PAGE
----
October 3, 2012

RTW: To Every Thing There Is a Season

Road Trip Wednesday is a 'Blog Carnival' where YA Highway's contributors post a weekly writing- or reading-related question that begs to be answered. In the comments, you can hop from destination to destination and get everybody's unique take on the topic.
Autumn from Four Seasons by
Alfons Mucha [Public domain],
via Wikimedia Commons

Today's topic is:
How does your writing (place, time, inspiration) change with the seasons?

Where I live in Canada we get four very distinct seasons, from decently hot summers to really chilly winters (but not always). Take the past couple of days, for instance. Monday: high summer temperatures; Tuesday: sweater and scarf weather and flurry warnings. Say what? Such is life in Western Canada. Winter mornings start out VERY dark and the sun sets before you head home from work. For me, that makes it challenging to feel motivated to do anything besides curl up with a blanket, a pot of tea, and a good book. Writing? Eh.

I first started working on my WiP in July of last year and with all of the extra daylight hours, I managed to get a lot done. I was up early with butt in chair and ready to write. This is especially weird given the fact that my story is set in the Dry Valleys of Antarctica primarily during the months and months of darkness. Art definitely not imitating life.

When we were in Scotland this past May it was grey and COLD. Between the squishy weather and the gorgeous surroundings I found myself plotting a whole new story idea. But when we came home to sunshine and warm temperatures, this story idea got filed away for another day. Now that it has started to get chilly and grey again, I find myself wanting to pull out that story and dive in. 

I'd be lying if I said that the seasons don't influence my writing. I'm revising that first WiP and have been working on another at the same time that takes place by the ocean in summer. I can already feel myself becoming less inspired by the day as the weather here turns crummy. And that's when other forms of inspiration become important—music and pictures I've somehow attached to that particular story.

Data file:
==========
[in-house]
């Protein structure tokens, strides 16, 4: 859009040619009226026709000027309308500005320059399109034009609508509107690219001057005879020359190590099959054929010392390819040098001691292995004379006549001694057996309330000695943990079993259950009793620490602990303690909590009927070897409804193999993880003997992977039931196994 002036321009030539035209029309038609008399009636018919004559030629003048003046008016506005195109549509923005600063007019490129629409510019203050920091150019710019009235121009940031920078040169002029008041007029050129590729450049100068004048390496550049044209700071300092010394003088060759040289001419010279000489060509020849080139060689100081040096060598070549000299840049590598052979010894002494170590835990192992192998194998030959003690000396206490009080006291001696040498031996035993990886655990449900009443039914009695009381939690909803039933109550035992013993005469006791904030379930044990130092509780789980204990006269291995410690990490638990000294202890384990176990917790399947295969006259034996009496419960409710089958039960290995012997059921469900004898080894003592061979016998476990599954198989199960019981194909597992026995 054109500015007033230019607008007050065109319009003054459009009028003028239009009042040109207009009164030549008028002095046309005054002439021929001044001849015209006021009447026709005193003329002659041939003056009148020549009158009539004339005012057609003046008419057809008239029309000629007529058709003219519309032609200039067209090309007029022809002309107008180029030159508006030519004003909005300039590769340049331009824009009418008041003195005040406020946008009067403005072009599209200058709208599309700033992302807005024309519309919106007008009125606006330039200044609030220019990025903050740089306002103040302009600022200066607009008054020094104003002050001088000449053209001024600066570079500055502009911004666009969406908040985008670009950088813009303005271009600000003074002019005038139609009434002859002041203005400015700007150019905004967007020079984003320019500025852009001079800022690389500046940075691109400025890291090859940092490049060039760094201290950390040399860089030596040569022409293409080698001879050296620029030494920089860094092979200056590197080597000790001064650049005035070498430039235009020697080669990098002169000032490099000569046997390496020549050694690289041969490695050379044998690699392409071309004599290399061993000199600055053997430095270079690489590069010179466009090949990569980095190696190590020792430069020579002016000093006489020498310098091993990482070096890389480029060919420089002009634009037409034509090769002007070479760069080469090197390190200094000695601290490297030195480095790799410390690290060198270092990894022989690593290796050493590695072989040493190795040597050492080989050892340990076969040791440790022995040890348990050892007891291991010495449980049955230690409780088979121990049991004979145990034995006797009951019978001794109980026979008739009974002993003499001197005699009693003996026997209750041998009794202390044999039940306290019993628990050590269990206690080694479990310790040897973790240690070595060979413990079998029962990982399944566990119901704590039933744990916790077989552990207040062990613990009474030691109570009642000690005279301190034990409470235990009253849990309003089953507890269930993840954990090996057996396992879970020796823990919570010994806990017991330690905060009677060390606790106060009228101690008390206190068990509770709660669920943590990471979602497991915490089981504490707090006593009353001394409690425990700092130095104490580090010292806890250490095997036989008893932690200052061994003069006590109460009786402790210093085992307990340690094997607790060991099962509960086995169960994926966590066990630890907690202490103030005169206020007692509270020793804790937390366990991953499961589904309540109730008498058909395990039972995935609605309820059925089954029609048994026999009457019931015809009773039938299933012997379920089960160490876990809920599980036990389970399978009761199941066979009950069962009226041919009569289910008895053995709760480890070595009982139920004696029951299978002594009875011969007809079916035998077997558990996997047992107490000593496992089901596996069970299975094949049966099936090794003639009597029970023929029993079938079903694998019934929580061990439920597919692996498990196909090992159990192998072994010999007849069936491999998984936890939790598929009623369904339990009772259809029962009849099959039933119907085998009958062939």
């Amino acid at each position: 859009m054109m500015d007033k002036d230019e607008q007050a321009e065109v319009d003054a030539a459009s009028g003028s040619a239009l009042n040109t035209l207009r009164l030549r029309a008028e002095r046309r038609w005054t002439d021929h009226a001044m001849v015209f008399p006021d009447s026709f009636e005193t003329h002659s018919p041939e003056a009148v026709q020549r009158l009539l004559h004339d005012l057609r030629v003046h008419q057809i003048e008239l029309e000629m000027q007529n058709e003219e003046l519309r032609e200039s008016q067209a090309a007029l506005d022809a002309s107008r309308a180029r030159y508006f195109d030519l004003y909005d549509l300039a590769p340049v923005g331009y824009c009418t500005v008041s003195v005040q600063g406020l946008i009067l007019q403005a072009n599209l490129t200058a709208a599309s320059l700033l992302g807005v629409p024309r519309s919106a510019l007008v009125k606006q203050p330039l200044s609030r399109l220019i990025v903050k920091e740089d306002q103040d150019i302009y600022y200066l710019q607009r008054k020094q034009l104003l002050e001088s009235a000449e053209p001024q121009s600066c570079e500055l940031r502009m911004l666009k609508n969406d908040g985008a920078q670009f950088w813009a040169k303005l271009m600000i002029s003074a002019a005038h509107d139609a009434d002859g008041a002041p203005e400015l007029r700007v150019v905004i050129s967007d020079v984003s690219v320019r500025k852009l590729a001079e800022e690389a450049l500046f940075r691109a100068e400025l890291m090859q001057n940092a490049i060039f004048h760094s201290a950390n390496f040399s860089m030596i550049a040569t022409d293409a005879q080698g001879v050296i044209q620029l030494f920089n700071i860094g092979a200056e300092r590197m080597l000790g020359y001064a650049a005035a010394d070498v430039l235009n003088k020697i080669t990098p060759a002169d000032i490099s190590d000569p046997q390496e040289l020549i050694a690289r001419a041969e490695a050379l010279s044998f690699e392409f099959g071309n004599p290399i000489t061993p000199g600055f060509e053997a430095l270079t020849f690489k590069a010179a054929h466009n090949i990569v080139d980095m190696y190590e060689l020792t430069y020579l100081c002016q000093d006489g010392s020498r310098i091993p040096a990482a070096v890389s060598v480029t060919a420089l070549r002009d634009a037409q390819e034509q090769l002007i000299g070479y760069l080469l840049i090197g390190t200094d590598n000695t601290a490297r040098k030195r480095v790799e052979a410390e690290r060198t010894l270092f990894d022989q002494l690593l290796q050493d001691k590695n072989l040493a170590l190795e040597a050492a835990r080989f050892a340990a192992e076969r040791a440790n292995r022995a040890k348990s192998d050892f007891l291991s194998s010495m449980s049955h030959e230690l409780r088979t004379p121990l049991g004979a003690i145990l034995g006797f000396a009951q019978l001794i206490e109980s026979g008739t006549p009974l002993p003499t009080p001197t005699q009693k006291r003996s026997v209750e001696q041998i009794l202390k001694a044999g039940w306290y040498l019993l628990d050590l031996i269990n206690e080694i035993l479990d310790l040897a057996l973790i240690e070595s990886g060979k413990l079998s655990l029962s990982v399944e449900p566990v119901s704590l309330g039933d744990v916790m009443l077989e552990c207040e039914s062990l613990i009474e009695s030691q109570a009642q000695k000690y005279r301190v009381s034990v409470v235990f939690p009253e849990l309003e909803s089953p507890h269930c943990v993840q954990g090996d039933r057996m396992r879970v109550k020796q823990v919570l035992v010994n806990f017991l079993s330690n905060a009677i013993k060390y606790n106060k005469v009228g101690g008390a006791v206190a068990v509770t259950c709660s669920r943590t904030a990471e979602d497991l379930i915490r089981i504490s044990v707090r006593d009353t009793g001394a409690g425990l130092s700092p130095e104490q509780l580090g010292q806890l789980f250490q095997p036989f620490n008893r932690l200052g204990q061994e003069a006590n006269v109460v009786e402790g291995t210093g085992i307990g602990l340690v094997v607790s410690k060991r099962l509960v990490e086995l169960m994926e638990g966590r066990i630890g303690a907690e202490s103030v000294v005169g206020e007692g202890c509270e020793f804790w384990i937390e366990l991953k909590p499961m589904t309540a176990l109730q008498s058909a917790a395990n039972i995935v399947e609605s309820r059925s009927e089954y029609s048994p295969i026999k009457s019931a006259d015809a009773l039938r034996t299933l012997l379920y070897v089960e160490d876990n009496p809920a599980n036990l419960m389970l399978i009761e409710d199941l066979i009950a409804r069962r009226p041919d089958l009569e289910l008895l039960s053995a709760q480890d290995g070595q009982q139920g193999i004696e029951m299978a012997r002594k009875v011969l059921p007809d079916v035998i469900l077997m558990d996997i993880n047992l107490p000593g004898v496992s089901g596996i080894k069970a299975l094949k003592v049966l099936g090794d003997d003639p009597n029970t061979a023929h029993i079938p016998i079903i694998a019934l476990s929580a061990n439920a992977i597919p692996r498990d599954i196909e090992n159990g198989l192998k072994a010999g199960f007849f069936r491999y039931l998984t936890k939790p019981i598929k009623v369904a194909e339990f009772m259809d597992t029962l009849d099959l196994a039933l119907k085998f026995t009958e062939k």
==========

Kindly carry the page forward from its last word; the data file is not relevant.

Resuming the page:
How about you? Do you find that your writing inspiration and/or routines are affected by the seasons?


27 comments:

  1. Though I'm only 5 hours away (and was only 2 when I lived in Ohio), I've never been to Canada, but in my mind, it's buried in snow during all winter. hehe And it's totally understandable if that affects your inspiration. It would probably affect mine too.
    But I don't think my writing and I change with seasons. So boring, I know lol

    ReplyDelete
    Replies
    1. The funny thing is, many places in Canada don't get all that much snow in winter. On the west coast (around Vancouver) they get mostly rain in the winter and seldom snow. Last winter we had really mild temperatures and hardly any snow all winter. I'd say we had less snow than many of the northern American states! :) The bigger problem is the darkness until around 8am and after 5pm. O_o Not a fan of that.

      Delete
  2. I once added rain to a story because I was writing it while it was grey and pouring outside. A lot of times the seasons do influence my writing, although I do happen to be writing a story set in space, so that isn't too much of a problem there. :)